Back in 1999, he predicted that in about a decade we would see such breakthroughs as self-driving cars and mobile phones that could answer questions posed by voice.
People criticized these predictions as "unrealistic." Google now has both.
"It's easy to shrug our collective shoulders as if these technologies have always been around, but we're really on a remarkable trajectory of quickening innovation," Kurzweil says. "Google is at the forefront of much of this development.
"I'm thrilled to be teaming up with Google to work on some of the hardest problems in computer science so we can turn the next decade's "unrealistic' visions into reality."
As I see it, by heading up these kinds of projects that will lead to new sales, Kurzweil could indeed have a big – and direct – impact on Google's future cash flow.
And the indirect benefits could be even bigger: His presence alone will act as a recruiting magnet, helping to attract the visionary engineering talent that will help create other new sources of revenue – while also blocking out threats to Google's core business.
His name alone opens doors at tech firms and research labs around the world. If Google wants to raid talent from other companies or major universities, all Kurzweil has to do is pick up the phone.
More to the point, he is an expert in machine learning and intelligence. And that's basically become a big part of Google's core product. Machine learning (in which computers better "understand" human intentions) has created much more relevant Web searches that also help support ad sales.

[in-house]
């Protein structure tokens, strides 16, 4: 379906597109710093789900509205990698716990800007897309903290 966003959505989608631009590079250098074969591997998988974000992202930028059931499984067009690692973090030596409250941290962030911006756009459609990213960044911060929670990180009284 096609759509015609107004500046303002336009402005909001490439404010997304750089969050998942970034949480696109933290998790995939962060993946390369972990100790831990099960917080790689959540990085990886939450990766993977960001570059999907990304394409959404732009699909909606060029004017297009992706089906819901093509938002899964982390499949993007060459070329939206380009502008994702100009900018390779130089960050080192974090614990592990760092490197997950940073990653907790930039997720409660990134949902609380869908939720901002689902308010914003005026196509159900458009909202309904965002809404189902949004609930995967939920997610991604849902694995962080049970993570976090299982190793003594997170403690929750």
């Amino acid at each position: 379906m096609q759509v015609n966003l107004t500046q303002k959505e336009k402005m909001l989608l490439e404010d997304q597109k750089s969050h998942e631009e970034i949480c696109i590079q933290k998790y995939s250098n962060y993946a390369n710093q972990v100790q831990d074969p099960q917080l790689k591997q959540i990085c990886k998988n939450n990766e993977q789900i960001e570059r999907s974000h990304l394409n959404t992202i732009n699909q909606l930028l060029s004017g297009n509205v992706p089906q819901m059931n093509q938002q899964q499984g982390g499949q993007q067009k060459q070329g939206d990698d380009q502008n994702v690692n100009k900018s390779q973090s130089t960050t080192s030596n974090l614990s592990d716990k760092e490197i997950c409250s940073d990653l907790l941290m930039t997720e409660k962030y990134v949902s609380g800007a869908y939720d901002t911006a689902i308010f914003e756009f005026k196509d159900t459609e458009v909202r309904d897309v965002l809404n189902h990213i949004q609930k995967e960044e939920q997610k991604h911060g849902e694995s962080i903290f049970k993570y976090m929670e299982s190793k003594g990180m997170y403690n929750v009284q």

Kurzweil has worked in this field for decades. Now that he has joined Google, he has a built-in global infrastructure that can roll out his ideas and new products on a scale he could never have achieved on his own.
This is also is a marketing coup for Google. Tech writers all over the world want to talk with Kurzweil about the radical changes coming to the human race.
Now, rather than simply making his own predictions, Kurzweil will be telling the world about "the future according to Google."
We'll stay on top of this story as it develops, and will keep tabs on the investment opportunities – direct and indirect – that we believe will spin out of the Kurzweil-Google match.
That fact alone reminds us of a point that bears repeating here: Just because the Era of Radical Change focuses a lot on the future, that doesn't mean it can't help you make money today. And we'll continue to show you how to do just that.
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About the Author
Michael A. Robinson is one of the top financial analysts working today. His book "Overdrawn: The Bailout of American Savings" was a prescient look at the anatomy of the nation's S&L crisis, long before the word "bailout" became part of our daily lexicon. He's a Pulitzer Prize-nominated writer and reporter, lauded by the Columbia Journalism Review for his aggressive style. His 30-year track record as a leading tech analyst has garnered him rave reviews, too. Today he is the editor of the monthly tech investing newsletter Nova-X Report as well as Radical Technology Profits, where he covers truly radical technologies – ones that have the power to sweep across the globe and change the very fabric of our lives – and profit opportunities they give rise to. He also explores "what's next" in the tech investing world at Strategic Tech Investor.